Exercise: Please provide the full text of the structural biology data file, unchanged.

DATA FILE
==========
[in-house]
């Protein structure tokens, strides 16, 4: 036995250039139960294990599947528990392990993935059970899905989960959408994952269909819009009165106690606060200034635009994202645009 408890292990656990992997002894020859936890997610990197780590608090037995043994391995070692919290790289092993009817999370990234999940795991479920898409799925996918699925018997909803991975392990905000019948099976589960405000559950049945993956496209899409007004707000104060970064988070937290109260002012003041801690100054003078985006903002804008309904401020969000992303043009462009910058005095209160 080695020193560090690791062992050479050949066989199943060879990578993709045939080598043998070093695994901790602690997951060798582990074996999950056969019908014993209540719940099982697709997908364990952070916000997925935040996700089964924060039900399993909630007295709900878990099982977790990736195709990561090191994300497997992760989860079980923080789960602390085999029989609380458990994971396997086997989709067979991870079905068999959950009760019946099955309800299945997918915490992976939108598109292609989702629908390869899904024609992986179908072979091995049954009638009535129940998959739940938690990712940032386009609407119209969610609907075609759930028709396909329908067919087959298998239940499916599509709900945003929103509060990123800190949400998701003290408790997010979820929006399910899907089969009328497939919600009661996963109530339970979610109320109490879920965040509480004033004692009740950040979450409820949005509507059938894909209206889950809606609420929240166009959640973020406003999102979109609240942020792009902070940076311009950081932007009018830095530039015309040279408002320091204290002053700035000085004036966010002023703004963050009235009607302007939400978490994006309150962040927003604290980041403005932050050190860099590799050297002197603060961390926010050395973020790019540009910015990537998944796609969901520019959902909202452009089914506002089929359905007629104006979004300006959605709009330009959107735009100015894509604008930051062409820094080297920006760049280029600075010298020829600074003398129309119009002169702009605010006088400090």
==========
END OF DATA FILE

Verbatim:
[in-house]
């Protein structure tokens, strides 16, 4: 036995250039139960294990599947528990392990993935059970899905989960959408994952269909819009009165106690606060200034635009994202645009 408890292990656990992997002894020859936890997610990197780590608090037995043994391995070692919290790289092993009817999370990234999940795991479920898409799925996918699925018997909803991975392990905000019948099976589960405000559950049945993956496209899409007004707000104060970064988070937290109260002012003041801690100054003078985006903002804008309904401020969000992303043009462009910058005095209160 080695020193560090690791062992050479050949066989199943060879990578993709045939080598043998070093695994901790602690997951060798582990074996999950056969019908014993209540719940099982697709997908364990952070916000997925935040996700089964924060039900399993909630007295709900878990099982977790990736195709990561090191994300497997992760989860079980923080789960602390085999029989609380458990994971396997086997989709067979991870079905068999959950009760019946099955309800299945997918915490992976939108598109292609989702629908390869899904024609992986179908072979091995049954009638009535129940998959739940938690990712940032386009609407119209969610609907075609759930028709396909329908067919087959298998239940499916599509709900945003929103509060990123800190949400998701003290408790997010979820929006399910899907089969009328497939919600009661996963109530339970979610109320109490879920965040509480004033004692009740950040979450409820949005509507059938894909209206889950809606609420929240166009959640973020406003999102979109609240942020792009902070940076311009950081932007009018830095530039015309040279408002320091204290002053700035000085004036966010002023703004963050009235009607302007939400978490994006309150962040927003604290980041403005932050050190860099590799050297002197603060961390926010050395973020790019540009910015990537998944796609969901520019959902909202452009089914506002089929359905007629104006979004300006959605709009330009959107735009100015894509604008930051062409820094080297920006760049280029600075010298020829600074003398129309119009002169702009605010006088400090």